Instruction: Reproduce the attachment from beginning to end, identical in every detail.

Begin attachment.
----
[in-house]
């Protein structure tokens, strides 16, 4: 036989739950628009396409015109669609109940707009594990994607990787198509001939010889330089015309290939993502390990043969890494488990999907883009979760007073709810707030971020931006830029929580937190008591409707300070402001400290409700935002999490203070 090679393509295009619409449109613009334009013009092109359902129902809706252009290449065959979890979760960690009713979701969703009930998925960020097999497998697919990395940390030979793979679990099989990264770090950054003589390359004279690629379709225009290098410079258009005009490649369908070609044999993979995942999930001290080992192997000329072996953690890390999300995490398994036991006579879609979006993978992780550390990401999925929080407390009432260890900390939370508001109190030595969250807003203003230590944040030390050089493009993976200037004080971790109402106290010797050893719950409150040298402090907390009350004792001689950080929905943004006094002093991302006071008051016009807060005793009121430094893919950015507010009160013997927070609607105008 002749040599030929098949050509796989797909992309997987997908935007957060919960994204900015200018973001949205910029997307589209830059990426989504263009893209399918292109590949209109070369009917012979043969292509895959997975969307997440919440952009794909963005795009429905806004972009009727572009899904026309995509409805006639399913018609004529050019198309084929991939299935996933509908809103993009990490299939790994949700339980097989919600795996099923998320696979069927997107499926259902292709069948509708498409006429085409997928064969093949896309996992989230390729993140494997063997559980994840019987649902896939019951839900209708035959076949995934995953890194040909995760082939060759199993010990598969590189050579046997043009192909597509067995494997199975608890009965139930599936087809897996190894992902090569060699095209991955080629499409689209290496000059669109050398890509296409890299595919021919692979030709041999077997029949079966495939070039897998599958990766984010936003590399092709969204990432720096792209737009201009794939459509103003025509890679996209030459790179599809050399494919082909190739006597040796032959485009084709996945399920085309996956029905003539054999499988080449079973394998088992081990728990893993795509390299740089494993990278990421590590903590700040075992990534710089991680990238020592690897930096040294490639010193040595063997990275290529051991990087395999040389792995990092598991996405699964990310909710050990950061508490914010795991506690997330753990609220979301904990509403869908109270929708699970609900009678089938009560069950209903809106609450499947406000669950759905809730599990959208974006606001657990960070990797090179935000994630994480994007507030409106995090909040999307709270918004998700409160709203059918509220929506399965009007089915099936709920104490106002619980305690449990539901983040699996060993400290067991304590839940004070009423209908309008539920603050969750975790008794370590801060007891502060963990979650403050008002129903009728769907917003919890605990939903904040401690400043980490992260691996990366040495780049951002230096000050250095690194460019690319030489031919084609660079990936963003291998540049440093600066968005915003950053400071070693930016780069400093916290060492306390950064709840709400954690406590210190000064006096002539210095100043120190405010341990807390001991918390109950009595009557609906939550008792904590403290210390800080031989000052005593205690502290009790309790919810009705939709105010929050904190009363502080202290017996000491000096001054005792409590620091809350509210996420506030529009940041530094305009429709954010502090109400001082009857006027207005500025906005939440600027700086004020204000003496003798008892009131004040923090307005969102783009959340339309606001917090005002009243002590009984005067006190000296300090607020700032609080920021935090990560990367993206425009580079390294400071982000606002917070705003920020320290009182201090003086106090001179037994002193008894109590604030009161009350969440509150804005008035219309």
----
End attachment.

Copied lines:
[in-house]
């Protein structure tokens, strides 16, 4: 036989739950628009396409015109669609109940707009594990994607990787198509001939010889330089015309290939993502390990043969890494488990999907883009979760007073709810707030971020931006830029929580937190008591409707300070402001400290409700935002999490203070 090679393509295009619409449109613009334009013009092109359902129902809706252009290449065959979890979760960690009713979701969703009930998925960020097999497998697919990395940390030979793979679990099989990264770090950054003589390359004279690629379709225009290098410079258009005009490649369908070609044999993979995942999930001290080992192997000329072996953690890390999300995490398994036991006579879609979006993978992780550390990401999925929080407390009432260890900390939370508001109190030595969250807003203003230590944040030390050089493009993976200037004080971790109402106290010797050893719950409150040298402090907390009350004792001689950080929905943004006094002093991302006071008051016009807060005793009121430094893919950015507010009160013997927070609607105008 002749040599030929098949050509796989797909992309997987997908935007957060919960994204900015200018973001949205910029997307589209830059990426989504263009893209399918292109590949209109070369009917012979043969292509895959997975969307997440919440952009794909963005795009429905806004972009009727572009899904026309995509409805006639399913018609004529050019198309084929991939299935996933509908809103993009990490299939790994949700339980097989919600795996099923998320696979069927997107499926259902292709069948509708498409006429085409997928064969093949896309996992989230390729993140494997063997559980994840019987649902896939019951839900209708035959076949995934995953890194040909995760082939060759199993010990598969590189050579046997043009192909597509067995494997199975608890009965139930599936087809897996190894992902090569060699095209991955080629499409689209290496000059669109050398890509296409890299595919021919692979030709041999077997029949079966495939070039897998599958990766984010936003590399092709969204990432720096792209737009201009794939459509103003025509890679996209030459790179599809050399494919082909190739006597040796032959485009084709996945399920085309996956029905003539054999499988080449079973394998088992081990728990893993795509390299740089494993990278990421590590903590700040075992990534710089991680990238020592690897930096040294490639010193040595063997990275290529051991990087395999040389792995990092598991996405699964990310909710050990950061508490914010795991506690997330753990609220979301904990509403869908109270929708699970609900009678089938009560069950209903809106609450499947406000669950759905809730599990959208974006606001657990960070990797090179935000994630994480994007507030409106995090909040999307709270918004998700409160709203059918509220929506399965009007089915099936709920104490106002619980305690449990539901983040699996060993400290067991304590839940004070009423209908309008539920603050969750975790008794370590801060007891502060963990979650403050008002129903009728769907917003919890605990939903904040401690400043980490992260691996990366040495780049951002230096000050250095690194460019690319030489031919084609660079990936963003291998540049440093600066968005915003950053400071070693930016780069400093916290060492306390950064709840709400954690406590210190000064006096002539210095100043120190405010341990807390001991918390109950009595009557609906939550008792904590403290210390800080031989000052005593205690502290009790309790919810009705939709105010929050904190009363502080202290017996000491000096001054005792409590620091809350509210996420506030529009940041530094305009429709954010502090109400001082009857006027207005500025906005939440600027700086004020204000003496003798008892009131004040923090307005969102783009959340339309606001917090005002009243002590009984005067006190000296300090607020700032609080920021935090990560990367993206425009580079390294400071982000606002917070705003920020320290009182201090003086106090001179037994002193008894109590604030009161009350969440509150804005008035219309």